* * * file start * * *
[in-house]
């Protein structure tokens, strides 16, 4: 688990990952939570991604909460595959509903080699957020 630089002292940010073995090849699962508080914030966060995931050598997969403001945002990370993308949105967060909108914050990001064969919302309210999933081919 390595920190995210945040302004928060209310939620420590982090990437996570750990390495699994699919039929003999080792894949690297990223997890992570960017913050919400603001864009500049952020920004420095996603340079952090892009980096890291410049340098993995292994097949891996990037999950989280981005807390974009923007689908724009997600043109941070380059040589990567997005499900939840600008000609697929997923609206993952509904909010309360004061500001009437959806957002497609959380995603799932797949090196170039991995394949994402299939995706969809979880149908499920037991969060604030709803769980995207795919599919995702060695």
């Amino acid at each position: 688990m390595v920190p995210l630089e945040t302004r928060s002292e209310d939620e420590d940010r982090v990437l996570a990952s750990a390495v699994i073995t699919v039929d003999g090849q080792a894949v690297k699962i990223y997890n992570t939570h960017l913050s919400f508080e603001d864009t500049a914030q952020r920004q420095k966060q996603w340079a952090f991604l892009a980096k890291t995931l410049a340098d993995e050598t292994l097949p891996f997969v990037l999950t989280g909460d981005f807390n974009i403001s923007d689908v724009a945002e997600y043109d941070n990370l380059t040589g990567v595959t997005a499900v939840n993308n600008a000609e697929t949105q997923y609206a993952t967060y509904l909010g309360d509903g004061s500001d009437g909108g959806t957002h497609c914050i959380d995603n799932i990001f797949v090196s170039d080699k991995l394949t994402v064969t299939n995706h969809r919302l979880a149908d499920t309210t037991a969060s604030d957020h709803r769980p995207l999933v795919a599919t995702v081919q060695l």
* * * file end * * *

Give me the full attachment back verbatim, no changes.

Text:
[in-house]
């Protein structure tokens, strides 16, 4: 688990990952939570991604909460595959509903080699957020 630089002292940010073995090849699962508080914030966060995931050598997969403001945002990370993308949105967060909108914050990001064969919302309210999933081919 390595920190995210945040302004928060209310939620420590982090990437996570750990390495699994699919039929003999080792894949690297990223997890992570960017913050919400603001864009500049952020920004420095996603340079952090892009980096890291410049340098993995292994097949891996990037999950989280981005807390974009923007689908724009997600043109941070380059040589990567997005499900939840600008000609697929997923609206993952509904909010309360004061500001009437959806957002497609959380995603799932797949090196170039991995394949994402299939995706969809979880149908499920037991969060604030709803769980995207795919599919995702060695």
């Amino acid at each position: 688990m390595v920190p995210l630089e945040t302004r928060s002292e209310d939620e420590d940010r982090v990437l996570a990952s750990a390495v699994i073995t699919v039929d003999g090849q080792a894949v690297k699962i990223y997890n992570t939570h960017l913050s919400f508080e603001d864009t500049a914030q952020r920004q420095k966060q996603w340079a952090f991604l892009a980096k890291t995931l410049a340098d993995e050598t292994l097949p891996f997969v990037l999950t989280g909460d981005f807390n974009i403001s923007d689908v724009a945002e997600y043109d941070n990370l380059t040589g990567v595959t997005a499900v939840n993308n600008a000609e697929t949105q997923y609206a993952t967060y509904l909010g309360d509903g004061s500001d009437g909108g959806t957002h497609c914050i959380d995603n799932i990001f797949v090196s170039d080699k991995l394949t994402v064969t299939n995706h969809r919302l979880a149908d499920t309210t037991a969060s604030d957020h709803r769980p995207l999933v795919a599919t995702v081919q060695l």